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How we think complex cells evolved - Adam Jacobson

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Imagine you swallowed a small bird and suddenly gained the ability to fly … or you ate a cobra and were able to spit poisonous venom! Well, throughout the history of life (and specifically during the evolution of complex eukaryotic cells) things like this happened all the time. Adam Jacobson explains endosymbiosis, a type of symbiosis in which one symbiotic organism lives inside another.

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  • Educator Adam Jacobson
  • Director Camilla Gunborg Pedersen
  • Narrator Addison Anderson

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Endosymbiosis--the symbiotic relationship where one symbiotic organism living inside another! Where did this theory come from? Biologist Lynn Margulis proposed the idea of endosymbiosis about 50 years ago. She proposed it as the explanation for how complex cells evolved. Read why she was called a “biology rebel” in this Scientific American Blog post. Her idea was not readily accepted, but in 1966 she finally convinced the recently founded Journal of Theoretical Biology to publish one of her papers. In 1970, she published a book called Origin of Eukaryotic Cells. The discovery of better technology in the 1980s, greatly improved our ability to study DNA. As a result, more genetic evidence became readily available. Margulis’ theory gained support and is now the dominant explanation for the origin of chloroplasts and mitochondria inside eukaryotic cells. Detailed information can be found here.

A vast variety of assimilation events are thought to have occurred throughout the evolution of different branches of the tree of life. Especially in the groups of microorganisms known as protozoans, evidence exists for tertiary and quaternary endosymbiosis, i.e. an organism that had already absorbed one cell being absorbed itself by another cell. Microbiologists are constantly updating their understanding of the origin and diversification of eukaryotic organisms as new evidence becomes available. Annual reviews like this one communicate the current understanding to the biology community.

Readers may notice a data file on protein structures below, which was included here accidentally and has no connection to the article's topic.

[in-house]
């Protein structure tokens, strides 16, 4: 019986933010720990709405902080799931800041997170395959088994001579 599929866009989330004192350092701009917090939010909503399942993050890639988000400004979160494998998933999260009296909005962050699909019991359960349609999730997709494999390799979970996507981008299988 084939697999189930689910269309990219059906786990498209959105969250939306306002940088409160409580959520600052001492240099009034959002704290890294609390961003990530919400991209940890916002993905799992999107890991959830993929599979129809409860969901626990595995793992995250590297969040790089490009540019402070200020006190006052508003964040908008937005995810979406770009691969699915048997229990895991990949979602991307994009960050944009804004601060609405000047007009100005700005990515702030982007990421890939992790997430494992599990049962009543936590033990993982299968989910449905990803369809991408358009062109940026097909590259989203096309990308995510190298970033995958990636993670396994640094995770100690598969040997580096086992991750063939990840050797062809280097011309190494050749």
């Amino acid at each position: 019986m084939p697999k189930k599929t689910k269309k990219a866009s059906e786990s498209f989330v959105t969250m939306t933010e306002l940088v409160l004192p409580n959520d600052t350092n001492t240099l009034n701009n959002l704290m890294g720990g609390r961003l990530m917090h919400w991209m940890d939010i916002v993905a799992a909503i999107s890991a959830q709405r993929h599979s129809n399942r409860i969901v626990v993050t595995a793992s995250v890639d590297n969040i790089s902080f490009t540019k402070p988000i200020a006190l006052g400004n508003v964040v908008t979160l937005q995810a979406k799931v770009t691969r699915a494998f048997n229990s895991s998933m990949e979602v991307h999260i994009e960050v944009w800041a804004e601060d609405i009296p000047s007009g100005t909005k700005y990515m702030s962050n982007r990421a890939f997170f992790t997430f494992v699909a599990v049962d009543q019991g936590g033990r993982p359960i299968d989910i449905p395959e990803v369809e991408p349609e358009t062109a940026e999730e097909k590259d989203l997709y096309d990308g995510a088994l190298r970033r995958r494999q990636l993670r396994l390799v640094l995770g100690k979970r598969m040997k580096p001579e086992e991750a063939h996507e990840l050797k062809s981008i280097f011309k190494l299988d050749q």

When assimilation events occur, there is often an exchange of genetic material between the host cells and the cells entering the host. As a result, the genome present in the nucleus of a eukaryotic cell does contain genes that encode proteins targeted back to the endosymbionts, which are now the mitochondria or chloroplasts. This animation illustrates both the assimilation and the gene transfer.

While there are nuclear genes that encode chloroplast and mitochondria proteins, the cell still depends on the binary fission of these structures for the synthesis of new ones. Chloroplasts have been removed in experiments by exposure to chemicals or deprivation from light. After removing those chemicals or re-exposing to light, no new ones form. For mitochondria, a similar thing happens when sperm and egg unite. Both have mitochondria that become present in the fertilized egg, or zygote. However, the paternal mitochondria are chemically tagged and destroyed by the cell. The maternal ones are not. As the embryo grows, only maternal mitochondria are present. Even though paternal DNA is present in the nucleus, no paternal mitochondria are ever produced. This is summarized in the idea of a human “Mitochondrial Eve “ who lived in East Africa between 100,000 and 200,000 years ago. Can you explain the evidence that supports the Endosymbiotic Theory?

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TED-Ed Animation lessons feature the words and ideas of educators brought to life by professional animators. Are you an educator or animator interested in creating a TED-Ed Animation? Nominate yourself here »

Meet The Creators

  • Educator Adam Jacobson
  • Director Camilla Gunborg Pedersen
  • Narrator Addison Anderson

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